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The Story I meant to deliver in May!

Torpid. That’s how I feel as I lie on my deck in a puddle of sunshine. The thermometer says 78 degrees, my angel fountain is splashing merrily, all my flowers have burst open and my kitty duo is lazing beside me in a little wire cage I devised to enable them to experience the great outdoors.

My birthday is three days away, and because it seems most every cat I’ve lived with has been born in spring, I celebrate theirs at the same time. This brings a tear to my eye, as it’s Truffle’s first birthday since his death day. He was my soul brother cat, dressed in the white and smoke pantaloons of a Himalayan

Spread eagle, with a stack of magazines at my sunbathed feet, I hear the faint sucking sound that hummingbirds make. “Wow! Mom! Look!” The cats are saying. It’s their first humm-bird, as I call it, sighting and their eyes are as round as Frisbees. They talk in chirping sounds as the emerald bird’s back glints gold, and its cravat shines like rubies. It sucks nectar from my peach-colored lilies and then teases the cats by hovering near their cage.

Call me sentimental, but I believe this is contact from Truffle and my father, who was also born in May.

So, after about half an hour, my fur friends get fussy and I return them to the great indoors. I, on the other hand, can’t get enough of the sun so I return to the deck with this computer. I’ve told myself that I can take all week off from work, but as I read articles in the magazine I’m published in, I long to fire up the keys lest I lose my talent.

Midway into this monologue, I sense something shadowy from the corner of my eye. It’s Rocky: a gorgeous orange-bellied squirrel that has made a few visits to me since Truffle’s death. I call him Rocky with reverence, as I was lucky enough to sit and interview the man who created “Rocky and his Friends.” In fact, Alex Anderson is in my book.

But back to the tale: If I’d stayed still I swear he was headed to the glass back door and to chat with my cats. But when I stir, he scrambles back over the fence and eyes me with his bulging chocolate peepers.

I place several shelled peanuts on a long branch but this time it’s a stand-off. Twice before, he came to my hand and shyly took nuts from it.

“Hi, friend,” I say to him. “Thank you for coming back. I won’t hurt you. I love you.”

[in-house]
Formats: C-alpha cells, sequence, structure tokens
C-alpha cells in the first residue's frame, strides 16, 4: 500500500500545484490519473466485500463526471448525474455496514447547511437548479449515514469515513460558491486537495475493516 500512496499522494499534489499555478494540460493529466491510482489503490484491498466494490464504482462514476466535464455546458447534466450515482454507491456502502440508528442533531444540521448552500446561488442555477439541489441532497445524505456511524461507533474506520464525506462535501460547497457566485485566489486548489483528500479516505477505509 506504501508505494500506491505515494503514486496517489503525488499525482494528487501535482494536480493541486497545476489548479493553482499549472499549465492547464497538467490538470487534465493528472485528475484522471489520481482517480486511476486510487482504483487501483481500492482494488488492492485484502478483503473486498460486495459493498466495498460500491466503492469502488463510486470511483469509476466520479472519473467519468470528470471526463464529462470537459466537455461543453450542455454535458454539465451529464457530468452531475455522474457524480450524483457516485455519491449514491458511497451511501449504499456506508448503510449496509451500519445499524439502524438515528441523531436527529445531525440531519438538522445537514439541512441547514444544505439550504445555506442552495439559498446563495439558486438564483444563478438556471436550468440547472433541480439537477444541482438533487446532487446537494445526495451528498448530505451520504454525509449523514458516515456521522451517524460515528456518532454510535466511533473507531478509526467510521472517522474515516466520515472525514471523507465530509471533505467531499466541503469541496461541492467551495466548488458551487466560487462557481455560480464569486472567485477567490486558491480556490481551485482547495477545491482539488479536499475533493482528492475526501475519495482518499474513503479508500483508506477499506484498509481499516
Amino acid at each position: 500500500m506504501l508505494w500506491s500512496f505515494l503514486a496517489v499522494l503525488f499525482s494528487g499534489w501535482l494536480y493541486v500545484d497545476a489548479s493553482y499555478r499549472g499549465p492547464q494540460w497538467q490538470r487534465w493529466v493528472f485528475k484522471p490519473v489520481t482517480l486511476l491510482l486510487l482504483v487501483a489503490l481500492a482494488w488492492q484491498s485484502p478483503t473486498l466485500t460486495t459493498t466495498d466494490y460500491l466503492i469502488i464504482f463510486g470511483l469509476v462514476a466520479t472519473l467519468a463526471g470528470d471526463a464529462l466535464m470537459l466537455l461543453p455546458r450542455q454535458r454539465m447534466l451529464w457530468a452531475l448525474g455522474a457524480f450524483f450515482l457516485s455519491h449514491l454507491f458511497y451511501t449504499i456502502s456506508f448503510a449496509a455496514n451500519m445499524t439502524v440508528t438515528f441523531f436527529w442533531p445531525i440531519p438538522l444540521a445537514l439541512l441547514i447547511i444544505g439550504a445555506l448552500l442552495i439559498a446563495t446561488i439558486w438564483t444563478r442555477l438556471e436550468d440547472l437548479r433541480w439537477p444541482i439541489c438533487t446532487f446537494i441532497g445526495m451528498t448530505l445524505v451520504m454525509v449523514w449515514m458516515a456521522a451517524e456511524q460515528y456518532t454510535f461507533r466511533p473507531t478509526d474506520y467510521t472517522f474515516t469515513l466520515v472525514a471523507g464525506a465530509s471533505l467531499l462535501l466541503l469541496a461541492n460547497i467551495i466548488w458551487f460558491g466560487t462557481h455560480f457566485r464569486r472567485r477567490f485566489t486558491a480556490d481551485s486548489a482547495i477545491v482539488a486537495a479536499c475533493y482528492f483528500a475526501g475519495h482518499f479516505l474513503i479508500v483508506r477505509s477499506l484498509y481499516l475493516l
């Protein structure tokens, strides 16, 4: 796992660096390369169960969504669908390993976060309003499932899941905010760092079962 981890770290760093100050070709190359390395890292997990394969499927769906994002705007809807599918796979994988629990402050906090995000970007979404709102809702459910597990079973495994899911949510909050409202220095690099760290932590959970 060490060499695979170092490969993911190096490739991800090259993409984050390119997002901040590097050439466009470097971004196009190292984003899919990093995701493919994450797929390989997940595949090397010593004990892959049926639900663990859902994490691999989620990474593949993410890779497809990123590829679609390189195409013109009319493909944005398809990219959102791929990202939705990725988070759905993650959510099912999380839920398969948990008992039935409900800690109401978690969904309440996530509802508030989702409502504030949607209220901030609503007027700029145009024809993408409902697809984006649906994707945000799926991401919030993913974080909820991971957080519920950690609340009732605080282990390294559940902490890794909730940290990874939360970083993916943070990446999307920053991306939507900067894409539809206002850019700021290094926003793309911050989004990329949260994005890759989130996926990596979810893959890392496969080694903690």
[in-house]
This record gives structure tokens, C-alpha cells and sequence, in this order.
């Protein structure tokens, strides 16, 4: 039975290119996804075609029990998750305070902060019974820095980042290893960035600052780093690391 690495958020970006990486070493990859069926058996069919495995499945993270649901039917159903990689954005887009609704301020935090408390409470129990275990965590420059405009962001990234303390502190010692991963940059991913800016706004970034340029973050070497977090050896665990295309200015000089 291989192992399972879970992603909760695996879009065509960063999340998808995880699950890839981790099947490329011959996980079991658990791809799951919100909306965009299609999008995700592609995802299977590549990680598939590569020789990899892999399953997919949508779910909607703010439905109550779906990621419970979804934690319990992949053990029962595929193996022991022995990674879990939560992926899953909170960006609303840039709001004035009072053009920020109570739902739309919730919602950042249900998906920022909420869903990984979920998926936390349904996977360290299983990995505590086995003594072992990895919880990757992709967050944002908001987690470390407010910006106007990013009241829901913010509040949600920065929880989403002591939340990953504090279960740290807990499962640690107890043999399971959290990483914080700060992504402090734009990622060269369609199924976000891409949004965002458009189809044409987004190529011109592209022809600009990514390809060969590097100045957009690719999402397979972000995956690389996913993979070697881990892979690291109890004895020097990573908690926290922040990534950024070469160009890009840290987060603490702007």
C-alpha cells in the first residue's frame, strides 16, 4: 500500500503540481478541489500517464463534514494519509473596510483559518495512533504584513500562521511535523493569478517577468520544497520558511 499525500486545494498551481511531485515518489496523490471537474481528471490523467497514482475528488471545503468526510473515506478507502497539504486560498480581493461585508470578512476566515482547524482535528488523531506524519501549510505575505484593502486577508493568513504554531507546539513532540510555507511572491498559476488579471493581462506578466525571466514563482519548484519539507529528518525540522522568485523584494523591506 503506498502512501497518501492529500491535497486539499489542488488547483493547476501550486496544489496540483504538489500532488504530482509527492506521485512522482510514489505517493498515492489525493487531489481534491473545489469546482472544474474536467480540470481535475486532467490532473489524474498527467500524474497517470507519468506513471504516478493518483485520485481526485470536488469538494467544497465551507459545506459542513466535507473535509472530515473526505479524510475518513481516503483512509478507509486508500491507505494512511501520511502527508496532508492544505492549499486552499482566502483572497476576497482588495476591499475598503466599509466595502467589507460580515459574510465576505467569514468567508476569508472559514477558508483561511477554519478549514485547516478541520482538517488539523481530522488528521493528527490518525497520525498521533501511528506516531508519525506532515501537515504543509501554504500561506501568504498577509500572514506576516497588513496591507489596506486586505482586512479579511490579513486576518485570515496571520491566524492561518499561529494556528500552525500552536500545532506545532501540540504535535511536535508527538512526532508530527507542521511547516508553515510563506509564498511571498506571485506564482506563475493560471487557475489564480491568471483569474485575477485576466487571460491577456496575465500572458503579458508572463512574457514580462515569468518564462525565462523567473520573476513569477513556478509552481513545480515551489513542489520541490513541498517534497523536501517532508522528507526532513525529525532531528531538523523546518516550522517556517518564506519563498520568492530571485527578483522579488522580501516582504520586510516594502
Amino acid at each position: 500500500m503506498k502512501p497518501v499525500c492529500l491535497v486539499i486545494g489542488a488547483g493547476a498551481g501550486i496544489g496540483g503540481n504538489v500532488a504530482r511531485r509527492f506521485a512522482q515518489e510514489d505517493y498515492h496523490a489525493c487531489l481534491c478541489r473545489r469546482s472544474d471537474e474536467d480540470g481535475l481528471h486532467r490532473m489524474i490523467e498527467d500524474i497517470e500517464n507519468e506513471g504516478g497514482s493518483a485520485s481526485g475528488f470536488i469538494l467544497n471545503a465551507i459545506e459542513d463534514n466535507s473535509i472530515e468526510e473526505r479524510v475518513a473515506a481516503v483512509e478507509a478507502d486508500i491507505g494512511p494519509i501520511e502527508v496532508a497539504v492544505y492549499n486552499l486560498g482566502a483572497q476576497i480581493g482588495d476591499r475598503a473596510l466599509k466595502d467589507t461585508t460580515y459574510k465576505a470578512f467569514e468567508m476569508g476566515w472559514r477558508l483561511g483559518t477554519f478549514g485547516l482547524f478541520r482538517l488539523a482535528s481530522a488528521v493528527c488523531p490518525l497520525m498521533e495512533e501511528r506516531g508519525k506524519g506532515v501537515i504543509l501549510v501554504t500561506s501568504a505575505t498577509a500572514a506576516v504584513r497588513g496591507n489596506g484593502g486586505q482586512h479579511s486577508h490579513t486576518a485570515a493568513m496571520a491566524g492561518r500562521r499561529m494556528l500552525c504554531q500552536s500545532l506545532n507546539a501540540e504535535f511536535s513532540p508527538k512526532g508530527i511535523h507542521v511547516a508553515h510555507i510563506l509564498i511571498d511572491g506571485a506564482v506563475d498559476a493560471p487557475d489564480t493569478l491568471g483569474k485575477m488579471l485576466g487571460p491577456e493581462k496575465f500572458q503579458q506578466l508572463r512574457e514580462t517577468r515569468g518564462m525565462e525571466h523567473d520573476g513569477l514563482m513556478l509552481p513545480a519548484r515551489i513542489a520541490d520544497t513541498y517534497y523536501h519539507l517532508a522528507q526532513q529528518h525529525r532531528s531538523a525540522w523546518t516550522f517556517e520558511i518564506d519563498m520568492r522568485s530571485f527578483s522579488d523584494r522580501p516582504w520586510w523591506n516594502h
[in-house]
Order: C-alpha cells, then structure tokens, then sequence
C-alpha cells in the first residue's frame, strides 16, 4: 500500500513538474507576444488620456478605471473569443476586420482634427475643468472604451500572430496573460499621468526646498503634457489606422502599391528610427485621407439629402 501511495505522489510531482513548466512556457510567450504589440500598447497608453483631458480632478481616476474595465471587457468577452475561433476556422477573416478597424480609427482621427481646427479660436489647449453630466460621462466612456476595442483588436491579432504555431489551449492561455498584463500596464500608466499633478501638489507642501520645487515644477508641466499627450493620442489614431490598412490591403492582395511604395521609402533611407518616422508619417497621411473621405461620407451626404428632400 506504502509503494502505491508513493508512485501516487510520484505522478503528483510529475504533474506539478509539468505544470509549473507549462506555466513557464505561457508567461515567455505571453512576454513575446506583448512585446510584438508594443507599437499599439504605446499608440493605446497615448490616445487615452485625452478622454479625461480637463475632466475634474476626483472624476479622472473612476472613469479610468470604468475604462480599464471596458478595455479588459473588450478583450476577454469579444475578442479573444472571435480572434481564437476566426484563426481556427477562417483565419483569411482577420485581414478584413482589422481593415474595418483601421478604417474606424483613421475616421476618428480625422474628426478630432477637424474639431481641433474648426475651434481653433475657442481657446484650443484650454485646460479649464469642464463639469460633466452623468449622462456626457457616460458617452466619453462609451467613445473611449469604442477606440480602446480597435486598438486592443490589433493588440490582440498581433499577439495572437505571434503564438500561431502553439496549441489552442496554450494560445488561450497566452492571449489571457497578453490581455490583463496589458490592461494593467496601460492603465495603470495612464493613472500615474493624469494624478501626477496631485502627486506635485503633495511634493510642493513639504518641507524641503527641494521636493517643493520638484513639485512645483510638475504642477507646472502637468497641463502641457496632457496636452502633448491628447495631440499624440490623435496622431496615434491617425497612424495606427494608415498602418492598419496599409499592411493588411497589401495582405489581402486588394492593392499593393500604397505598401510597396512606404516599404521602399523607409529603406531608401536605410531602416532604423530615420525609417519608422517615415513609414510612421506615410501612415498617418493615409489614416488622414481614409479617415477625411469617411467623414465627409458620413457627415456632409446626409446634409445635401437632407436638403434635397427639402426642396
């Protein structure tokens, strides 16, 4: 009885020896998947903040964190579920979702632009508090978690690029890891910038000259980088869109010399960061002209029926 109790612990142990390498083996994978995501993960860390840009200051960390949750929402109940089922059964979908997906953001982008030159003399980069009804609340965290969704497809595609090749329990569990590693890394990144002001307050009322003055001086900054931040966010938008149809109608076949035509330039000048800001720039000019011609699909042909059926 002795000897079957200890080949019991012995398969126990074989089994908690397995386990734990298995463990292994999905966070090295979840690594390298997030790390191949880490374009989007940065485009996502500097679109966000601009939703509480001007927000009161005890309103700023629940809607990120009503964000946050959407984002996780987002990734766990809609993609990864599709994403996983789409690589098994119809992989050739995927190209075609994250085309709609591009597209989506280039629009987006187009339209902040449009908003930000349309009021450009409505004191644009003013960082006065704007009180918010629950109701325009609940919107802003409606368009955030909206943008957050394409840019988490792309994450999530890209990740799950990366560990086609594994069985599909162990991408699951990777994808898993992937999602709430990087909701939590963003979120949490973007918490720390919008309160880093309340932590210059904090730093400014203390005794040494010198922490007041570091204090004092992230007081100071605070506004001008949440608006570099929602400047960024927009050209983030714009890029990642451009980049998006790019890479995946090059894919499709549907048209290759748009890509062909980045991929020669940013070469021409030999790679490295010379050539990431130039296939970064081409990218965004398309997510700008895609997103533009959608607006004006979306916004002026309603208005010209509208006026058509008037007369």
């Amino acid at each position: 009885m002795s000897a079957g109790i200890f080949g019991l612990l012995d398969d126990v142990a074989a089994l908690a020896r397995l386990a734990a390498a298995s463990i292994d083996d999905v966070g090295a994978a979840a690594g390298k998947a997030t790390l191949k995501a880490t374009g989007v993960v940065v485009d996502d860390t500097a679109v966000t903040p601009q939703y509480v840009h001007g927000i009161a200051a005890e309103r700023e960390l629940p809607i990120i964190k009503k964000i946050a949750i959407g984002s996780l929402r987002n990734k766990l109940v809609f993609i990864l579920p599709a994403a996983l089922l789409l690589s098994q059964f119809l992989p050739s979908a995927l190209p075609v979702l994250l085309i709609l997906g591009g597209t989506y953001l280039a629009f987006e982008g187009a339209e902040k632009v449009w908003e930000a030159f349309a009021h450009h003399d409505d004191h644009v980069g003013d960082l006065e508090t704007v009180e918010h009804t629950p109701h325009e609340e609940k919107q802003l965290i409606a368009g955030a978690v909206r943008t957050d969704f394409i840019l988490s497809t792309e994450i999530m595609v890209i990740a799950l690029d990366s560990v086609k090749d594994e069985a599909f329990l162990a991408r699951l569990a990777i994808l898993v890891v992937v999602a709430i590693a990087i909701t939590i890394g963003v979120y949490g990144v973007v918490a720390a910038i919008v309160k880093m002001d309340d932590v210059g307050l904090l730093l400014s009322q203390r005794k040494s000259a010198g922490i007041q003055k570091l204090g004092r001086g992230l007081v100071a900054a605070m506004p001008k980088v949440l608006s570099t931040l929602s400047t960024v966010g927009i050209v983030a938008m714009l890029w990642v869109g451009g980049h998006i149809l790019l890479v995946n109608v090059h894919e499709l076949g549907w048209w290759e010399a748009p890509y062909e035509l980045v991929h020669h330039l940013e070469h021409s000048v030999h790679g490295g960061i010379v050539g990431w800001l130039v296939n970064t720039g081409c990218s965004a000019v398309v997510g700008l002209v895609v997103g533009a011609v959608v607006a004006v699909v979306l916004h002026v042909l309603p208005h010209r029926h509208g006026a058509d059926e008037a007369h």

And I marvel once again when he minces down the fence and perches within reach. I gingerly extend a hand and he politely takes the nut in it. He repeats this thrice, flounces his bottle brush tail and whisks up the tree to sit in high branches and chatter at me.

I return to the great indoors where my two house squirrels are coiled together on a chair, dreaming. And I feel blessed to be in the company of animals . . .

No Wimps Allowed!

OK, not to be confusing, but I’m writing this at present on a splendid autumn day. I’m sitting on a park bench that I assembled myself – oh, man, is it cockeyed – and looking across our yard to the sea beyond. It looks like a blueberry pie with a meringue of the Santa Cruz Mountains on top.

The sun’s benediction is short-lived bliss, however, because the shadows of the surrounding towering Monterey Pines are extending themselves earlier and longer each day. There is a subtle play of golden light, warmth and chill now that harkens winter and laces my joy with a sense of longing. I reminisce about my morning . . .

To take the head off my sadness, I take a bike ride along Ocean View Boulevard in Pacific Grove and notice a couple dozen other cyclists pedaling two abreast. This irks me and I think, “Outa’ my way, morons!” as I pass them, red helmet down, a finger poised to strike my bike bell without warning.

I’m so nice.

They’re wearing colorful (fey) biker skivvies and have orange numbers on their tail lights but don’t seem to be speeding. Is this a race, or what?

A great V of pelicans seems to be guiding them, until a few stop to rest for a moment. Ever the reporter, I dismount and ask them where they’re going. I’m blown away when I find out they are peddling from San Francisco to Los Angeles.

“Wow! That’s about 400 miles, huh?” I enthuse, all friendly now.

“No, about 500,” replies a mouth from beneath a helmet that resembles the new BMW hood. “We stop every day,” she adds, like a disclaimer.

I muse that if I were her, I’d want a massage, haute cuisine and satin sheets on my pit stops.

I loop back and notice shards of glass in the street. One of the cyclists warns me about it and I thank him, guilty that I ever had a nasty little thought in my head. Then I decide to pay it forward by plucking and kicking as much glass out of the street as I can.

Technically, I have not done a good deed because I’m telling you about it. You’re supposed to keep it to yourself. But if it inspires you to do a little good after you read this, then I’ll gladly be a braggart.

Anyway, on my way back home one of the group members flags me down.

“God, it’s a beautiful day,” he says. “Do you live around here?”

“Thirty-three years,” I brag, wanting to add “among the gray whales and the monarchs and the otters and . . .”

“You are one lucky lady.”

I blush.

“How do you get to Pacific Grove High School?”

At this point I make an arse of myself because I can’t remember the names of the streets. This isn’t Mental Pause because I’ve never been able to figure out the strange convergence of streets near the school.

Anyway, I point him in the general direction . . .

About half an hour later, as I pass the high school in my car, what do I see on the football field? A sea of multi-colored pup tents.

No Ritz-Carlton for these troopers. Obviously, biking treks are not for wimps . . .



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